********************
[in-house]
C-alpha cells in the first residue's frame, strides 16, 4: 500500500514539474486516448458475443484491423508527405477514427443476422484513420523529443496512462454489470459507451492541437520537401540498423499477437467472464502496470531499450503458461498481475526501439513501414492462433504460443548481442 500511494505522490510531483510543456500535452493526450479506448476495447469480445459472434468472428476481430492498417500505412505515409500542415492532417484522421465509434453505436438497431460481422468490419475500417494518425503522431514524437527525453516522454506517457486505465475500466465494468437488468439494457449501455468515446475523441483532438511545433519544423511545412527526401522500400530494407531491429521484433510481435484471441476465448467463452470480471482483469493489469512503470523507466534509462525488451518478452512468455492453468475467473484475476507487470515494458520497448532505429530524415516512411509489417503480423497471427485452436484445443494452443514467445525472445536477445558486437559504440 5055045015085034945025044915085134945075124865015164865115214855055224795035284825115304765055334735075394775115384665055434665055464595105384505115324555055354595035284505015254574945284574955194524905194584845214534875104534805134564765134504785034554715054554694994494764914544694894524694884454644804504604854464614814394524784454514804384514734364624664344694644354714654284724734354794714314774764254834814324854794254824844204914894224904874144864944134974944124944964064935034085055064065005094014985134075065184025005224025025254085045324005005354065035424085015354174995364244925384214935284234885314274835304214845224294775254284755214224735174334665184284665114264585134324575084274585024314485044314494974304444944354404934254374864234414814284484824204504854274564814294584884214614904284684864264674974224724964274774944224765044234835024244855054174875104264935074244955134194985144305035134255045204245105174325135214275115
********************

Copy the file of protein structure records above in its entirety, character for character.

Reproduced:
[in-house]
C-alpha cells in the first residue's frame, strides 16, 4: 500500500514539474486516448458475443484491423508527405477514427443476422484513420523529443496512462454489470459507451492541437520537401540498423499477437467472464502496470531499450503458461498481475526501439513501414492462433504460443548481442 500511494505522490510531483510543456500535452493526450479506448476495447469480445459472434468472428476481430492498417500505412505515409500542415492532417484522421465509434453505436438497431460481422468490419475500417494518425503522431514524437527525453516522454506517457486505465475500466465494468437488468439494457449501455468515446475523441483532438511545433519544423511545412527526401522500400530494407531491429521484433510481435484471441476465448467463452470480471482483469493489469512503470523507466534509462525488451518478452512468455492453468475467473484475476507487470515494458520497448532505429530524415516512411509489417503480423497471427485452436484445443494452443514467445525472445536477445558486437559504440 5055045015085034945025044915085134945075124865015164865115214855055224795035284825115304765055334735075394775115384665055434665055464595105384505115324555055354595035284505015254574945284574955194524905194584845214534875104534805134564765134504785034554715054554694994494764914544694894524694884454644804504604854464614814394524784454514804384514734364624664344694644354714654284724734354794714314774764254834814324854794254824844204914894224904874144864944134974944124944964064935034085055064065005094014985134075065184025005224025025254085045324005005354065035424085015354174995364244925384214935284234885314274835304214845224294775254284755214224735174334665184284665114264585134324575084274585024314485044314494974304444944354404934254374864234414814284484824204504854274564814294584884214614904284684864264674974224724964274774944224765044234835024244855054174875104264935074244955134194985144305035134255045204245105174325135214275115